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Customer Review

on 24 May 2013
How to approach the novel voted as the most influential in the world by a comprehensive survey of international authors? With extreme caution, was my first thought. And my second. My third was, `life is too short'. And my fourth? `Life is too short. So read it!' It's only taken me (insert appropriate numbers of years without revealing age) to follow my own advice.

One can't avoid charges of elitism, literary snobbism, and a certain aestheticism when hefting such a freighted tome from office to subway to bedroom, and back again. People cast a wary eye your way. And who can blame them? My CEO was particularly disgruntled to find it nestling in my bag when a hiccup occurred on a recent P&L re-forecast. And to be honest, there's a small part of you that deliberately courts these charges. I'm reminded of the story of a friend who was reading an Ian McEwan novel and who happened to mention the fact to his grandfather, an esteemed Don of Literature at a suitably esteemed University. The Don snorted derisively and said, `Why are you wasting your time with that trash? The reason classics of literature are called `classic' my boy, is because they are genuinely better in every way than that ... that over-hyped tripe'. This possibly almost defines elitism, no doubt. But I have some sympathy with the crusty Don's view. We avoid classics of literature, to our own cost and impoverishment.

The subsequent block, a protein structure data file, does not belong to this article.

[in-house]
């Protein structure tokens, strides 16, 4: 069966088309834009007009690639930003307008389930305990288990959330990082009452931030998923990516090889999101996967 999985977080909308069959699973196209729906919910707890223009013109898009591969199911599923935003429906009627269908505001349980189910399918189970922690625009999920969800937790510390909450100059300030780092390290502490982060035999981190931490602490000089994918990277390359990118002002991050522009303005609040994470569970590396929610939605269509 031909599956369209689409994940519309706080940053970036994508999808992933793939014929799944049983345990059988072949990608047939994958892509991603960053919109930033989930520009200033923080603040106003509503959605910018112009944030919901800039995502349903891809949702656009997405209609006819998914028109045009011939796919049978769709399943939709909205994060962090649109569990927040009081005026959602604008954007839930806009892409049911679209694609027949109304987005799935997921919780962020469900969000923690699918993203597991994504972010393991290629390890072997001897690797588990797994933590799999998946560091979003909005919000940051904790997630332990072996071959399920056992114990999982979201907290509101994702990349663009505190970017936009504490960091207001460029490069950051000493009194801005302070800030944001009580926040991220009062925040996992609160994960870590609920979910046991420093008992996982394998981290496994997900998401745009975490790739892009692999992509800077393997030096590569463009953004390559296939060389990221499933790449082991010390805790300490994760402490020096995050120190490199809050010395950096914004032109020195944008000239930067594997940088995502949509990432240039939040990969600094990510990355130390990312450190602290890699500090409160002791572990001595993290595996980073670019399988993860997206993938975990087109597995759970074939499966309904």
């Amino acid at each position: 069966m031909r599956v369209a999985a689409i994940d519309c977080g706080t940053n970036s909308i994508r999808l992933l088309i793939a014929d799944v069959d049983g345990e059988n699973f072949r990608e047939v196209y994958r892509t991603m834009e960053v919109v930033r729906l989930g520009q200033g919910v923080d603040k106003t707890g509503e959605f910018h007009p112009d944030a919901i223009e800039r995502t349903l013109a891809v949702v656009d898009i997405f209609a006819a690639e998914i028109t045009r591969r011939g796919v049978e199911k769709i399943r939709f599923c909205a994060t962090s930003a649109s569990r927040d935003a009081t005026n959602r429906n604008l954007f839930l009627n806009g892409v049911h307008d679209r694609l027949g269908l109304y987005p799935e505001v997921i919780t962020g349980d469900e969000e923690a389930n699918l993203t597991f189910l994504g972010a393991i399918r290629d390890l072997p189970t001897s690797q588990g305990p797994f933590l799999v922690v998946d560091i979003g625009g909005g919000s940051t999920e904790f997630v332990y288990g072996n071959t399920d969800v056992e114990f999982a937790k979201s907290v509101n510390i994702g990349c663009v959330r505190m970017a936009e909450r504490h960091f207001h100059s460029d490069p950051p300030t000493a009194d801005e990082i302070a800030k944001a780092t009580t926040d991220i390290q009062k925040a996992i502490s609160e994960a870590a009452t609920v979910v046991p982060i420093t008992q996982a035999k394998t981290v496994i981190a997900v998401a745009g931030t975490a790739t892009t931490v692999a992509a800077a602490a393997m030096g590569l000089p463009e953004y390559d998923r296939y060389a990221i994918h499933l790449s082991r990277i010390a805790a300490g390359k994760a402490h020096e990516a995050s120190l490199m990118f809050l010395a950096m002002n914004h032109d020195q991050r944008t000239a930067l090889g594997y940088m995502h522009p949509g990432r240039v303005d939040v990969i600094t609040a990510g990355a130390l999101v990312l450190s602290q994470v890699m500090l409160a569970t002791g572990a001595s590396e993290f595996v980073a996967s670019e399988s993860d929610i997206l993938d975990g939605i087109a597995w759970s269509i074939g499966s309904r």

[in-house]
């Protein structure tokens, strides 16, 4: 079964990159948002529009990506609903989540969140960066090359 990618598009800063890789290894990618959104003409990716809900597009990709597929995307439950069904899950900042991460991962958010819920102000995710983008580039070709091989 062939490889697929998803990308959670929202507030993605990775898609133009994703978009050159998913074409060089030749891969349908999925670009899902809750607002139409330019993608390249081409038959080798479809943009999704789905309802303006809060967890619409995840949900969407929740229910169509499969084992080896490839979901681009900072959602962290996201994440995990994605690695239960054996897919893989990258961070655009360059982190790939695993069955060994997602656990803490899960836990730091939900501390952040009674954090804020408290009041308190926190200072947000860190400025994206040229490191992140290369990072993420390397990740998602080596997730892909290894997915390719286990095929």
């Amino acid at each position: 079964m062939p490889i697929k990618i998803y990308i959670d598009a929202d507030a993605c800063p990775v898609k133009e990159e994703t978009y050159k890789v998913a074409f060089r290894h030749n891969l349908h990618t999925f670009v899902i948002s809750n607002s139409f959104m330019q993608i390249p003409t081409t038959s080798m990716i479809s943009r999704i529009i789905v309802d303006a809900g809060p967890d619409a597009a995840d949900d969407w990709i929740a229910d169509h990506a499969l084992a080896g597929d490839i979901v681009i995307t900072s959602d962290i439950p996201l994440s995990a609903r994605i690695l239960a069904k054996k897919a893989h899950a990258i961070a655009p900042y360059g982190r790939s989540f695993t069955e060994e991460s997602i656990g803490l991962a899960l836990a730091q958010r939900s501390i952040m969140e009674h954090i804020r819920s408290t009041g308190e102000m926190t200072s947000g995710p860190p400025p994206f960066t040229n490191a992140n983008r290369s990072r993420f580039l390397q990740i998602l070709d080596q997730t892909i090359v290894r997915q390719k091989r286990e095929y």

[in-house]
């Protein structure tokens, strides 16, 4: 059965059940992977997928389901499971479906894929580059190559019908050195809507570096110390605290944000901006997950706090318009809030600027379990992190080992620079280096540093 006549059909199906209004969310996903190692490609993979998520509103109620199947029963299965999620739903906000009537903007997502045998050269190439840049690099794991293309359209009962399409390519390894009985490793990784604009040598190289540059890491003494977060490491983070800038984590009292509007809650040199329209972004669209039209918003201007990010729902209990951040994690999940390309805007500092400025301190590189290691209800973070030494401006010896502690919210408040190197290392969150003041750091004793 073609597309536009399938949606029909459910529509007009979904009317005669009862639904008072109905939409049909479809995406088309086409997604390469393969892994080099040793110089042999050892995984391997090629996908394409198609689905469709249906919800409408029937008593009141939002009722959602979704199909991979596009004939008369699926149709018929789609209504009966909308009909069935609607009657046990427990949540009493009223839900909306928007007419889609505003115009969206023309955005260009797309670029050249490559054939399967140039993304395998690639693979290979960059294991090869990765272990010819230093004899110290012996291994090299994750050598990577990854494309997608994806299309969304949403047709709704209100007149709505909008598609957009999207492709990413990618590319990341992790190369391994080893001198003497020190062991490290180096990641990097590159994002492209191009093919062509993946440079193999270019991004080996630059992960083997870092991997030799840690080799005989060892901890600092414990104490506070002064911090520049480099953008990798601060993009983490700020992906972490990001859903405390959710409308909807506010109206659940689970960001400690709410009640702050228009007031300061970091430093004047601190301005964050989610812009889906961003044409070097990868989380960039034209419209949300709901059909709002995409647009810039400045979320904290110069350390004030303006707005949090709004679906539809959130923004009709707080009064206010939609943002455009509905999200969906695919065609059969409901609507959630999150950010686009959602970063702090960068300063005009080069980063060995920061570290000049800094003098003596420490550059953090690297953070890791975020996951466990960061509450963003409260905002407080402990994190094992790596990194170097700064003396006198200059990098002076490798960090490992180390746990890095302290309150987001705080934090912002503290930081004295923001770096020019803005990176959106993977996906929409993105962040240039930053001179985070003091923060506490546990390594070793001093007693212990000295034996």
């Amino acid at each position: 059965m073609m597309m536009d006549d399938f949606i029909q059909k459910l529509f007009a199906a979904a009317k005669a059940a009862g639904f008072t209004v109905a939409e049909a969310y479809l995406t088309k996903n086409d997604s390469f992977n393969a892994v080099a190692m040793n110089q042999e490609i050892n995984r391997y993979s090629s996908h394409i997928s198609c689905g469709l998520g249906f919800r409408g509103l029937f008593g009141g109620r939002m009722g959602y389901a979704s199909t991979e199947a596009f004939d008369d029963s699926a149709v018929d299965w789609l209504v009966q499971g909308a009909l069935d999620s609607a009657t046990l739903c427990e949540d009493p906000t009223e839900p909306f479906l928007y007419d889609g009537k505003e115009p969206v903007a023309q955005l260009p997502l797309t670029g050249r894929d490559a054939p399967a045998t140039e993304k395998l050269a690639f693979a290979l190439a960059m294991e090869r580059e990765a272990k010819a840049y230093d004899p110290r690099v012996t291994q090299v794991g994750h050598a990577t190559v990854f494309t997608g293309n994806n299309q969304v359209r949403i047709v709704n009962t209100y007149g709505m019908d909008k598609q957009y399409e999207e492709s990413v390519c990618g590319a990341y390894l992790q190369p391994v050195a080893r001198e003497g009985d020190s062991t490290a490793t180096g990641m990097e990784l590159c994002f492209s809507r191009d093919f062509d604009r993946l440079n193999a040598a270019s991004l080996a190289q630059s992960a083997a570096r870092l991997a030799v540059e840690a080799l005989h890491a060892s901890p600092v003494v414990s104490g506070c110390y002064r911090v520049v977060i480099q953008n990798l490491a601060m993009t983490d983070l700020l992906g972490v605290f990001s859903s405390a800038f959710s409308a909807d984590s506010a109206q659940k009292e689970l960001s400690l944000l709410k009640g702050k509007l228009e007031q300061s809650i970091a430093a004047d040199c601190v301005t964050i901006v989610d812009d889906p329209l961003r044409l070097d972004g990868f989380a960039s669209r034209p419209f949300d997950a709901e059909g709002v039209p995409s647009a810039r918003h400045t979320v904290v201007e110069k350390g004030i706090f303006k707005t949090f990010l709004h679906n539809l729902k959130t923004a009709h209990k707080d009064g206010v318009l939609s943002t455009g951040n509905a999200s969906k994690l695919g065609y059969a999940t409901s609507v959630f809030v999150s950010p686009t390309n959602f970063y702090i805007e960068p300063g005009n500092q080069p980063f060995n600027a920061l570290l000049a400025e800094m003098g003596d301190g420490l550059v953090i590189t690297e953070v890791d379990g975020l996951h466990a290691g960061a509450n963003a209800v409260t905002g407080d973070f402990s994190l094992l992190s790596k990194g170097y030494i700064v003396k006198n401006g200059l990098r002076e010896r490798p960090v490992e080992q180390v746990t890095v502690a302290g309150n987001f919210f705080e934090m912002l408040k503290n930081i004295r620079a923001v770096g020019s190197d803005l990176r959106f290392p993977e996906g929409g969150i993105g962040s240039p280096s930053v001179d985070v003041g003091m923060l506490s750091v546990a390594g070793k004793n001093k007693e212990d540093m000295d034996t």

My fear in approaching DQ had to do with the idea that it was, in essence, a very long book with a limited theme (hopeless idealism banging its head repeatedly against reality), spun out ad infinitum. And in truth, it is that. But it's also so much more. What I wasn't prepared for was the shading and sophistication of characterisation embodied by the incomparable Sancho Panza. It is also very, very funny, ribald, humane, witty, daring and kind. I particularly enjoyed the `jousts' that Cervantes engages in with other literary forms, together with his portrait of Seventeenth Century Spain. Edith Grossman's wonderful translation brings this world to life with no seeming condescension to the reader or the author.

In truth, having finished the novel some weeks ago, I'm still digesting it and thinking it through. I can't tell you what it's `about'. It's `about' `everything'. Heh.
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